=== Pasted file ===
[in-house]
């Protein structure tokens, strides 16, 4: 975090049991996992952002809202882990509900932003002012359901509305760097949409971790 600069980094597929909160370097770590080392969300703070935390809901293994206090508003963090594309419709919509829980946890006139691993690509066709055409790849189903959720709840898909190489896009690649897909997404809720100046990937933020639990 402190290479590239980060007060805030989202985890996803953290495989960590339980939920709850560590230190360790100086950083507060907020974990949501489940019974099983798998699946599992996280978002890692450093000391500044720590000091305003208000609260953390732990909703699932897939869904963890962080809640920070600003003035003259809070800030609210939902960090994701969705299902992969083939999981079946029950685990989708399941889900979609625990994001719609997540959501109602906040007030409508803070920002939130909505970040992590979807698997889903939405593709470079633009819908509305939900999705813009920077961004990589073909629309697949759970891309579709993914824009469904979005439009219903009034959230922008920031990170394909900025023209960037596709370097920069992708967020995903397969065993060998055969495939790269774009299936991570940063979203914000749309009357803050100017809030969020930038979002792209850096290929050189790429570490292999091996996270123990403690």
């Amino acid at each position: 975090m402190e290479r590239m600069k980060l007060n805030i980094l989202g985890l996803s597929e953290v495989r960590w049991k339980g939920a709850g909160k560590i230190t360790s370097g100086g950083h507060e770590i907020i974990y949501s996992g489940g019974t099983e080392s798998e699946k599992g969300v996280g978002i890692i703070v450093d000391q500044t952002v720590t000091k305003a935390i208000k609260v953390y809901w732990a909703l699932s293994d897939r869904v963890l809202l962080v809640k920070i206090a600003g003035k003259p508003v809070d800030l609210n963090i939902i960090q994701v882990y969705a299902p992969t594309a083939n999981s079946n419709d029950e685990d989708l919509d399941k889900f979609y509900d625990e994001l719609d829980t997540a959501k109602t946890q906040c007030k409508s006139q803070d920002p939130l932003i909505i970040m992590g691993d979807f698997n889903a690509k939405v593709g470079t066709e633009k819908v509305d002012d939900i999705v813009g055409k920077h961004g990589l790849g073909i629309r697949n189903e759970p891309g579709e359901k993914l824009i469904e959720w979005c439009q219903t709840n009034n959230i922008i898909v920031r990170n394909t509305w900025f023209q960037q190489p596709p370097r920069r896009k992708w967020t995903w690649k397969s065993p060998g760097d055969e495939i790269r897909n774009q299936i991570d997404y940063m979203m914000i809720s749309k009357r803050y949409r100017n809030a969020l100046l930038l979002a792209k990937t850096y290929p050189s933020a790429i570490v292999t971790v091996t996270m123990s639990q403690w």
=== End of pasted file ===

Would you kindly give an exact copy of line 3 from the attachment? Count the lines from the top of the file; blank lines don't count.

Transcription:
């Amino acid at each position: 975090m402190e290479r590239m600069k980060l007060n805030i980094l989202g985890l996803s597929e953290v495989r960590w049991k339980g939920a709850g909160k560590i230190t360790s370097g100086g950083h507060e770590i907020i974990y949501s996992g489940g019974t099983e080392s798998e699946k599992g969300v996280g978002i890692i703070v450093d000391q500044t952002v720590t000091k305003a935390i208000k609260v953390y809901w732990a909703l699932s293994d897939r869904v963890l809202l962080v809640k920070i206090a600003g003035k003259p508003v809070d800030l609210n963090i939902i960090q994701v882990y969705a299902p992969t594309a083939n999981s079946n419709d029950e685990d989708l919509d399941k889900f979609y509900d625990e994001l719609d829980t997540a959501k109602t946890q906040c007030k409508s006139q803070d920002p939130l932003i909505i970040m992590g691993d979807f698997n889903a690509k939405v593709g470079t066709e633009k819908v509305d002012d939900i999705v813009g055409k920077h961004g990589l790849g073909i629309r697949n189903e759970p891309g579709e359901k993914l824009i469904e959720w979005c439009q219903t709840n009034n959230i922008i898909v920031r990170n394909t509305w900025f023209q960037q190489p596709p370097r920069r896009k992708w967020t995903w690649k397969s065993p060998g760097d055969e495939i790269r897909n774009q299936i991570d997404y940063m979203m914000i809720s749309k009357r803050y949409r100017n809030a969020l100046l930038l979002a792209k990937t850096y290929p050189s933020a790429i570490v292999t971790v091996t996270m123990s639990q403690w």